- The meat-free Whopper was a big financial success for BK

    BK slapped with a lawsuit over the vegan Whopper

    A vegan man has claimed the Whopper is contaminated with meat by-products

    Clare Wiley posted in Vegan

    1y ago


    Vegan Burger King fans rejoiced earlier this year when a meat-free burger finally hit their local BK stores. The Impossible Whopper promised that classic Burger King taste but without the animal.

    But it seems things have taken a turn as news emerged today that a man is suing the company over the new vegan menu item.

    The lawsuit alleges that the Impossible Whopper is cooked on the same grill as the meat products.

    It’s a class action suit that was filed on 18 November in the Southern District of Florida. The suit claims the chain advertises the Impossible as meat-free, but that it’s actually contaminated with meat by-products because it’s cooked in the same spot as meat.

    The man’s lawsuit accuses Burger King of false advertising and benefiting monetarily from offering a vegan option that’s not actually vegan.

    CNN reached out to the company, but Burger King has declined to comment.

    Phillips Williams is the man who brought the case. He’s a vegan who doesn’t eat or drink anything that uses animal by-products.

    He bought an Impossible Whopper at a BK joint in Atlanta, Georgia, back in the summer after spotting ads for the ‘premium price’ burger, according to the lawsuit.

    The suit reads that Williams wouldn’t have bought the meatless burger if he’d known it was cooked that way.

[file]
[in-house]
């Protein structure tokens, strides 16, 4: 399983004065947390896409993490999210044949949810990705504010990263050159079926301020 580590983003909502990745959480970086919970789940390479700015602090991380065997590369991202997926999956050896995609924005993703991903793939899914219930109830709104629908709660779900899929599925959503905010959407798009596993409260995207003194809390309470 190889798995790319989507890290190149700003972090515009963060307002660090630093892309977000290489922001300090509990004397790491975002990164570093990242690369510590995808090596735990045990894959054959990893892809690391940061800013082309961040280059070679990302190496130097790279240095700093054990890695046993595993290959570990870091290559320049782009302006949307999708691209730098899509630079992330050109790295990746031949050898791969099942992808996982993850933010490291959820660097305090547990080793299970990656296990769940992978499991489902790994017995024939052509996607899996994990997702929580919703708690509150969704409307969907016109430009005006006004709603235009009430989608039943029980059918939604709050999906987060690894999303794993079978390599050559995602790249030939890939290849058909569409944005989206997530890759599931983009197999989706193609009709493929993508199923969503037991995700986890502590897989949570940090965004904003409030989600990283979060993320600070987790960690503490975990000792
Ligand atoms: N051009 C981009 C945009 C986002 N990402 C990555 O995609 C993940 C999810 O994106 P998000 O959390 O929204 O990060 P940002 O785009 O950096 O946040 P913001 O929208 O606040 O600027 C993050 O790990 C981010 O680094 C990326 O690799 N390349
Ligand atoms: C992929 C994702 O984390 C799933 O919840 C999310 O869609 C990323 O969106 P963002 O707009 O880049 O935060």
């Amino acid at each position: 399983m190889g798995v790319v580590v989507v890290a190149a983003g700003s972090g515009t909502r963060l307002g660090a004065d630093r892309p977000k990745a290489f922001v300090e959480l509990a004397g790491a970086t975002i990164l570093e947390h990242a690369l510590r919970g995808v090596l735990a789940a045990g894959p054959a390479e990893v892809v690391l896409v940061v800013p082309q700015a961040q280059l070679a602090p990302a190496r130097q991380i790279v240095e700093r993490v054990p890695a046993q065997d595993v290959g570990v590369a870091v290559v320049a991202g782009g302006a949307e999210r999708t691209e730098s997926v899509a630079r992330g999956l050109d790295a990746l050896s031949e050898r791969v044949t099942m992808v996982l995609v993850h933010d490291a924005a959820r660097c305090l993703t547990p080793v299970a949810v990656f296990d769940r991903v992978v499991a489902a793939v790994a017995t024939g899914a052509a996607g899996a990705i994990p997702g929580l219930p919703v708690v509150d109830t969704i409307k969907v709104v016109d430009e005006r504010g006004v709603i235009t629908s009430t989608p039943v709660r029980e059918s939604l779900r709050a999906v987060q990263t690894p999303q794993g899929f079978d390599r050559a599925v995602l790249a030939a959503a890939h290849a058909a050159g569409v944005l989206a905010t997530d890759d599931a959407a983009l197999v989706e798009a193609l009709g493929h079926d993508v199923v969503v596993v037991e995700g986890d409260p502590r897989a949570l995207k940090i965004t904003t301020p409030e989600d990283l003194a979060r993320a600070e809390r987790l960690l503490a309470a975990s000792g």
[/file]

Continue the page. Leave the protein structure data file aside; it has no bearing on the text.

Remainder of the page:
The lawsuit also reveals that several other customers made similar complaints online, questioning how BK cooks their Impossible Whoppers.

    The meat-free version was actually a big success for Burger King, resulting in its best quarter in four years.

    According to Grub Street, BK execs have previously claimed that the Impossible burger has been most popular among ‘flexitarians’, or people who eat meat, but would also be keen to try a meatless option.

    Do you think he's got a case?

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    Comments (7)

    • Massively unsure why there is a lawsuit as They plainly state that the same great taste is achieved by cooking the vegan burger on the same griddle as the meat ones. If you ask for it vegan they will do it on a different griddle

      I think this is a BS loophole on their part and they should all be done separately from the meat really but they do freely state that it isn’t and there are some who are ok with that. They left themselves open to criticism about it but, yeah. Unlikely to win that claim

        1 year ago
    • On the other hand, how about settling the disagreement with some sort of sporting competition, like,

      The Olympic Games.....

      Here's Murray Rose, Vegan triple Olympic Gold Medalist

      ….He won the 400-metre and 1500-metre freestyle races, and was a member of the winning team in the 4×200-metre freestyle relay, at the 1956 Melbourne Olympics.

      Rose was a vegan at a time when shunning meat and fish was decidedly an oddity. His diet included sunflower seeds, sesame, unpolished rice, dates, cashew nuts and carrot juice. His mother prepared his meals.

        1 year ago
      • wow hadn't heard of this guy, thanks for sharing John!

          1 year ago
      • Well, sunflower seeds are really high in magnesium, and seaweed is high in potassium, and trace elements, nuts also, rice is low GI, and a good carb for athletes.